Twenty-five of the rescued Chilean miners have arrived in Israel for a week-long pilgrimage to sacred Christian sites.  They are there with spouses and other relatives as invited guests of the Israeli government.  Given extensive media interest, it's obvious that their high-profile visit is apt to boost tourism to Israel.  But first and foremost, this is a good-news, feel-good event -- miners of deep religious faith who consider their rescue nothing short of a divine miracle are in the Holy Land on a pilgrimage to places where their Savior performed his miracles.

However, that's not how Isabel Kershner, a Jerusalem correspondent of the New York Times, reports this visit.  Her article is peppered with anti-Israel digs.  The miners' own focus may be a religious one.  But Kershner merely uses these pilgrims as pegs to engage in not-so-subtle Israel bashing. ("Chilean Miners, in Israel, Count Blessings Amid Media Glare" page A4, Feb. 25).

Here's how Kershner begins her lead paragraph -- an immediate signal that hers is a political agenda aimed against Israel with scant interest in matters of religious faith:

"With revolts toppling governments across the Middle East and peace talks between Israelis and Palestinians suspended, 25 of the Chilean miners rescued after more than two months underground......"

So even before the miners are introduced to NY Times readers, Kershner feels compelled to inject a stalemate in Israeli-Palestinian negotiations.

When she gets around to the miners' itinerary, her article is sprinkled with pro-Palestinian, anti-Israel inferences.  After mentioning stops at Yad Vashem, Israel's Holocaust memorial, the Dead Sea, Nazareth and the Sea of Galilee, Kershner points to the Church of the Nativity, which she describes as located "in the West Bank city of Bethlehem, which is governed by the Palestinian Authority."  Another stop is in the "Israeli-occupied Golan Heights, captured from Syria in the 1967 Middle East war."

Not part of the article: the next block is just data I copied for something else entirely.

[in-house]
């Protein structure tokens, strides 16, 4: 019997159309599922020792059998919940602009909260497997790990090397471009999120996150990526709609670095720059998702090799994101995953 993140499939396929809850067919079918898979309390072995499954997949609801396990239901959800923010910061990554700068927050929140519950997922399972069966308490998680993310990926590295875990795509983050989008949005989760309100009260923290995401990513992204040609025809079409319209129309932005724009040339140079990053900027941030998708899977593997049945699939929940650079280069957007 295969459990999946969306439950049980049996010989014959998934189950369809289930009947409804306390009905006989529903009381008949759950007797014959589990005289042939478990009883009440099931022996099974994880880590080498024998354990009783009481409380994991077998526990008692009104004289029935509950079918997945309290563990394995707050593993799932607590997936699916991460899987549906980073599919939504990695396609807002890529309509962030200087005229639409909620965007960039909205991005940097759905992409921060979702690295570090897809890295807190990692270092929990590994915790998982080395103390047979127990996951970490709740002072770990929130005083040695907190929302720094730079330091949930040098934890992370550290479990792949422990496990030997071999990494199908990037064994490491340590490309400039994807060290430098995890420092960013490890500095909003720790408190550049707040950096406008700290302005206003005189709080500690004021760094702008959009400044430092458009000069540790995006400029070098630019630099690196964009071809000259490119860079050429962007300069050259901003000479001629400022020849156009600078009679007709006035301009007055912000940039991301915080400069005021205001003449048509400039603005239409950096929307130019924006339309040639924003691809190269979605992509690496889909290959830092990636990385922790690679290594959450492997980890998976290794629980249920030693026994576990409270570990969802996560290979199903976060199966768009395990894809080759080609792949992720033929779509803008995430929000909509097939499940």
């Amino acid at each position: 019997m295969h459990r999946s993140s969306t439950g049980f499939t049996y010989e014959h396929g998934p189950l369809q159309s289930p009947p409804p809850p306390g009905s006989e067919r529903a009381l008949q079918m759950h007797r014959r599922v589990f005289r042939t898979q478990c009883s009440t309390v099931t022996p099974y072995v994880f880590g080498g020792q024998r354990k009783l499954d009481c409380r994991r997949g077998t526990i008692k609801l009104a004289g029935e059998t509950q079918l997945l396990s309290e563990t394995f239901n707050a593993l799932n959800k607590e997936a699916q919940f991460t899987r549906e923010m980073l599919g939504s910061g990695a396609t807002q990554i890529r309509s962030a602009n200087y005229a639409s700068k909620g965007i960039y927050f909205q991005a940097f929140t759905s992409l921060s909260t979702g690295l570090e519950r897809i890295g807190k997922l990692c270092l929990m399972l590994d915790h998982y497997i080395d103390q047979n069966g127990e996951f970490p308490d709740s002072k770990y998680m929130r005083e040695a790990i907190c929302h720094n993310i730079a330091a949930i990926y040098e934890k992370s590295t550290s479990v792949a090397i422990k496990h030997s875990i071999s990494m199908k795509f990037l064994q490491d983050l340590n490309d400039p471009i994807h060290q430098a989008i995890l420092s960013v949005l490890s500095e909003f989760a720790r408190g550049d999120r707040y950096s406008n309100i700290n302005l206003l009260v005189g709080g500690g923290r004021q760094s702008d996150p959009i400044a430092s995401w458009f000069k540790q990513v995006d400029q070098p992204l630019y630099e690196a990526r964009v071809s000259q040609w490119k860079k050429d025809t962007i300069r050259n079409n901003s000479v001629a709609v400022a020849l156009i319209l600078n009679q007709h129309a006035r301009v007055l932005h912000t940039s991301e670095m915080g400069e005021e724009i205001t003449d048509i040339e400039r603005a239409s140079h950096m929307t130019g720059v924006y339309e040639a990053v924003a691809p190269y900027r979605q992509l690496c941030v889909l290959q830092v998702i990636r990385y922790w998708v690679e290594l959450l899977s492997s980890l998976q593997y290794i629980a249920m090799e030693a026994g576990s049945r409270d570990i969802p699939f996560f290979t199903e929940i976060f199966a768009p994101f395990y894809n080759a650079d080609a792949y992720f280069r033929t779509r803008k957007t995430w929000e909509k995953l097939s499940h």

Another major focus of Kershner's article is on Israel's use of the miners' visit to promote tourism..  "The trip," she writes, "was clearly intended as good public relations.  Israel was clearly hoping that its gesture to the miners would help promote the area as a religious tourism destination."  Of course, with Bethlehem and the Church of the Nativity on the miners' itinerary, the Palestinian Authority also is apt to share any tourism benefits that may accrue from the miners' pilgrimage -- a dividend for Palestinian tourism not mentioned by Kershner.

As she proceeds to twist and warp the miners' visit,, Kershner is offended by the failure of fellow journalists to politicize this pilgrimage the way she does  "There was a conspicuous absence of any talk about the Israeli-Palestinian conflict," she bemoans.  "Reporters mostly focused their questions on the men's emotions upon visiting Christian and other holy sites."  Only a reporter for the New York Times would find it startling that other journalists would depict the miners' visit without injecting their own political slants.

But undeterred by fellow reporters' failure to toe the NY Times' line, Kershner soldiers on.  So, when she brings up some of the miners' stops in the Old City of Jerusalem, she immediately interjects that "The Old City is in East Jerusalem, in territory annexed by Israel after the 1967 war and coveted by the Palestinians as the capital of a future state.  Israel's claims of sovereignty in East Jerusalem have not been internationally recognized."

I could point out that neither have Palestinian claims of sovereignty received international legal status, since this remains a task notable for its very slow progress.  But I desist from engaging in a debate about disputed claims to the Holy Land when the topic is a thanksgiving visit by Chilean pilgrims to places where miracles abound, then and now, as a reborn Jewish state rolls out a welcome carpet to  25 Chilean miners.